This evening we’re going to a little farewell gathering for some friends who are leaving the island to go back home. This will definitely not be the last time we say goodbye to new friends here, but it is the first. And as I feel the loss of the great energy they bring to our social circle here and the gap their absence will leave behind – it’s getting me thinking about the nature of goodbyes.
In my adult life I’ve said the word “goodbye” a lot as we’ve moved around from place to place. I live far away from where I grew up and far away from my family so in fact, I feel like I’m constantly saying goodbye, and it doesn’t seem to get any easier with practise.
It’s a sticky word. A loaded one. A word that closes chapters – but also opens new ones.
I’m thinking about our friends today as they’re about to say that difficult word, and embark on the next chapter of their lives. I know all too well how it feels. They’ve packed up their house and waved off their possessions as the movers took them away, they’ve dealt with the messy business of selling cars and other items they can’t take with them, organised professional cleaners to remove any trace of their presence from their home, and booked flights to take them on their way. Today there’s nothing left but that short and excruciating limbo of “now” – between closing the front door of their home and arriving at their next one. And all the (no doubt tearful) hugs, kisses and goodbyes in between.
Some say that it’s harder to be the ones left behind, but I disagree. For the ones who leave, goodbye isn’t straight-forward. It’s not just about the “goodbyes”. It’s about so many other things too…
It’s about having to keep it together in the midst of the goodbyes. Every time our little family has left somewhere I’ve had to struggle not to take on too much of the emotion about the place and the people I’ve been leaving behind. I had to get stuff done, keep parenting, be organised. I had make our flights on time and without forgetting our passports or the baby’s formula milk. These are all difficult things to do if you’re emotional. Without wanting to be cold, I had to keep tears very much at bay – you do what you need to do to keep it together… Even if it seems like falling apart is what’s expected of you.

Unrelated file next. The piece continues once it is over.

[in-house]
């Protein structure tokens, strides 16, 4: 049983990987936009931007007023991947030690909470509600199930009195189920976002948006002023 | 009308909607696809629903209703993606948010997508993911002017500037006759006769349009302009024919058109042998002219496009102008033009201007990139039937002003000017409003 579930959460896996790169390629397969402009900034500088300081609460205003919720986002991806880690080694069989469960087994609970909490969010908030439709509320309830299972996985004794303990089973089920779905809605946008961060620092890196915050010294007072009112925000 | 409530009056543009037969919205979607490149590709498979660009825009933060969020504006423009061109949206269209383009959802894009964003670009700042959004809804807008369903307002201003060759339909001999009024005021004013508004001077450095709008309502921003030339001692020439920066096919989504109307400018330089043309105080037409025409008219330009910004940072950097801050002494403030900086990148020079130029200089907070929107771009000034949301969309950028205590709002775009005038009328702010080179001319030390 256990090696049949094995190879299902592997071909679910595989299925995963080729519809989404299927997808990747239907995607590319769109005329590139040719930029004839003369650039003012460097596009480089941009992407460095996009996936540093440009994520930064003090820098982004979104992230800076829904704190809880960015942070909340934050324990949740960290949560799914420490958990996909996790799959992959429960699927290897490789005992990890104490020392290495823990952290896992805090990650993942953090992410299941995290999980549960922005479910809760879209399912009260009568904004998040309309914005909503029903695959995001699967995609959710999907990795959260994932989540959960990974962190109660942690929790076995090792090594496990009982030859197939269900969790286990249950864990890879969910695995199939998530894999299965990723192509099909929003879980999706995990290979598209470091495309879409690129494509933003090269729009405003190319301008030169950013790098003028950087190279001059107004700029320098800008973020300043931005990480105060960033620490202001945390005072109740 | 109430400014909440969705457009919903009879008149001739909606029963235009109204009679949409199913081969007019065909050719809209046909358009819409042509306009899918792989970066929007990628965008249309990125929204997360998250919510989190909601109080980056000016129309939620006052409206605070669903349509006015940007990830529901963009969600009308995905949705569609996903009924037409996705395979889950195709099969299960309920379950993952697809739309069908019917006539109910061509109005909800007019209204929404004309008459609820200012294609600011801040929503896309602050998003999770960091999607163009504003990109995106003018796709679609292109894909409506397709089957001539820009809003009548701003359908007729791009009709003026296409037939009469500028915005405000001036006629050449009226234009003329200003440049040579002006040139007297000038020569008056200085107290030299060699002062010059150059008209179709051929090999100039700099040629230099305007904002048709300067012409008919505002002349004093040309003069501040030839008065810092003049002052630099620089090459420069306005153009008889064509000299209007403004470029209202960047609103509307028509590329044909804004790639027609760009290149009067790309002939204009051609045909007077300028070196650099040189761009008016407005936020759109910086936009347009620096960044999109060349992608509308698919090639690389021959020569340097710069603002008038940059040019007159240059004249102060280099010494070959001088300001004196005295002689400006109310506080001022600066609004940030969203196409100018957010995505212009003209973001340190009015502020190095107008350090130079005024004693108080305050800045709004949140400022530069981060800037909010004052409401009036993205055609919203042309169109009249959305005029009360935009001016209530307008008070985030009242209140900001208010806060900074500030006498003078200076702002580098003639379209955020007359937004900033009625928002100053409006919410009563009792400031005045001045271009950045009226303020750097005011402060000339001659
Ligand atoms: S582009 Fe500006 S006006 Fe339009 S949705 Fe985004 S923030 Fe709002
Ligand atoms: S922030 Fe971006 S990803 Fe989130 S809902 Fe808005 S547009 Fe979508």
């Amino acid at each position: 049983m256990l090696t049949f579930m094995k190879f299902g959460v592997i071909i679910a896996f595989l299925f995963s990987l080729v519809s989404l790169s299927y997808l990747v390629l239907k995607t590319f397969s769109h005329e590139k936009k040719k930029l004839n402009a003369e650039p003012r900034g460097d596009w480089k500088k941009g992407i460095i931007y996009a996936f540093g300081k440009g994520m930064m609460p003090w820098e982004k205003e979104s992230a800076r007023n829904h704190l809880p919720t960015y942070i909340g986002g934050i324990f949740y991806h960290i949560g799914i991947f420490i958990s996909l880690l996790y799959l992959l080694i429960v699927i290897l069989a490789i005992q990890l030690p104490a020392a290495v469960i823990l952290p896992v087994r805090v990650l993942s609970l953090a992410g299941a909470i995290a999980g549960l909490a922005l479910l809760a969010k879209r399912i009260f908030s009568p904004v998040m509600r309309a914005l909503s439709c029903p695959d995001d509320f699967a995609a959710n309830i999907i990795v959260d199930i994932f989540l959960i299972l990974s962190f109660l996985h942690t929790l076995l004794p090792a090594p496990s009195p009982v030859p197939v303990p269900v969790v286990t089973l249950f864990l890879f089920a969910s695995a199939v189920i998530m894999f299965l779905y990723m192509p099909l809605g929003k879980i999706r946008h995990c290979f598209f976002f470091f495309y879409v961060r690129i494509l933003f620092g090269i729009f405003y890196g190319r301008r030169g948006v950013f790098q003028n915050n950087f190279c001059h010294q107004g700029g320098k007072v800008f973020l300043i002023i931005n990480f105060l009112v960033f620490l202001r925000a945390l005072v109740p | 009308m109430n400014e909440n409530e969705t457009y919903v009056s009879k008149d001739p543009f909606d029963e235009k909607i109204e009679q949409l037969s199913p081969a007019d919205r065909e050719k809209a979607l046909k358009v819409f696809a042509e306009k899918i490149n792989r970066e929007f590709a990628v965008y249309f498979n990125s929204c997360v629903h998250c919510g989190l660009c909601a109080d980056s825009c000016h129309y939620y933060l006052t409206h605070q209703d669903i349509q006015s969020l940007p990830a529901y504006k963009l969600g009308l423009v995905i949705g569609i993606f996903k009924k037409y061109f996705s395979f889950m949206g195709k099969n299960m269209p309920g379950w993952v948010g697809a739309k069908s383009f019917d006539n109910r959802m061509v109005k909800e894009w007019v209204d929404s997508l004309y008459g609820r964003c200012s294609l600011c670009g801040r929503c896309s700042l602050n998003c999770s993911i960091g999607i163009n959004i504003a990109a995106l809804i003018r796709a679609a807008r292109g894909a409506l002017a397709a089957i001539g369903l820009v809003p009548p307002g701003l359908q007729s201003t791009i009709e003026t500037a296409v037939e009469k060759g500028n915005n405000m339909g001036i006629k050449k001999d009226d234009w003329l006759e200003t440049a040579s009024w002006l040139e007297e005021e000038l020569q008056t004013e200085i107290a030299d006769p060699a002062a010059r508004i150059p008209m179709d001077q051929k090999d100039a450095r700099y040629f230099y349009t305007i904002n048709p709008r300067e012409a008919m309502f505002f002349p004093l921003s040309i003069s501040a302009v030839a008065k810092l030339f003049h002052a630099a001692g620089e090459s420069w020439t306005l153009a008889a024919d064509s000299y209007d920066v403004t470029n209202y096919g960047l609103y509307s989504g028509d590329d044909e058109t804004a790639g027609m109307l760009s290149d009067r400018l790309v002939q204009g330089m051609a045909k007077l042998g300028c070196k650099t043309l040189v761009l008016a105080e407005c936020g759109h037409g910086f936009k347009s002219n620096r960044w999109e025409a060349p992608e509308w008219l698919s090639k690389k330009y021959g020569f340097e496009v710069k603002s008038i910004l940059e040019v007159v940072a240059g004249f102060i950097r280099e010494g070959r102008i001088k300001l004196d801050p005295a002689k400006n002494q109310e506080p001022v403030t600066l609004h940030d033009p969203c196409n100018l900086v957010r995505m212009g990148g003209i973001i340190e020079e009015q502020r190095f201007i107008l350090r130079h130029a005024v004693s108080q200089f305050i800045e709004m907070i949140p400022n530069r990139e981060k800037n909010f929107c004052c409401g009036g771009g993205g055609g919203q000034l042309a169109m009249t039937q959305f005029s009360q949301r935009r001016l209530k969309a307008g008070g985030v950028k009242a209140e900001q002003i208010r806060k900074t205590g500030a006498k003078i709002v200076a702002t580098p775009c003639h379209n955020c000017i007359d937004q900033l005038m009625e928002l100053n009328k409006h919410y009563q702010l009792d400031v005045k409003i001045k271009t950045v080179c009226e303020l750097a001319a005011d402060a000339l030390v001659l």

When you’re leaving, “goodbye” is also about holding on to the courage of your convictions that your decision to leave was the right one in the first place – whatever your reasons were, you generally did it because you felt it was what was best for you and your family. After we left Switzerland there were days when – because of loneliness or some other reason – my resolve swam around in front of my eyes to the point of becoming ominously blurry, but a decision is a decision for the best. I never doubted that the new experiences waiting in our new home would make us better, happier people and stronger as a family. But amidst the emotion of goodbye that wasn’t always an easy notion to hold on to.
“Goodbye” when you’re the one leaving is loaded with so many things: with self doubt, with sadness, with regret for the things left undone (because there’s always something – however much time you thought you had), and with a sort of apology for leaving a place others are choosing to stay; but there’s also excitement, anticipation and the thrill of the unknown. As the old saying goes, a change really is as good as a holiday.
Because “goodbye” for the person leaving really does have to be about positivity and hope for the next step. About moving forwards and not allowing yourself too much looking back.
Tonight for the first time in a long while I’m going to be one of the ones left behind, waving friends off and wishing them well. I understand the rollercoaster of mixed emotions they’re feeling and I have no doubt I’ll experience that rollercoaster again myself some time in the future. But for now, I’m going to clink glasses, take in the view, and be thankful that another connection – however brief – has been made.
Bon voyage, and good luck!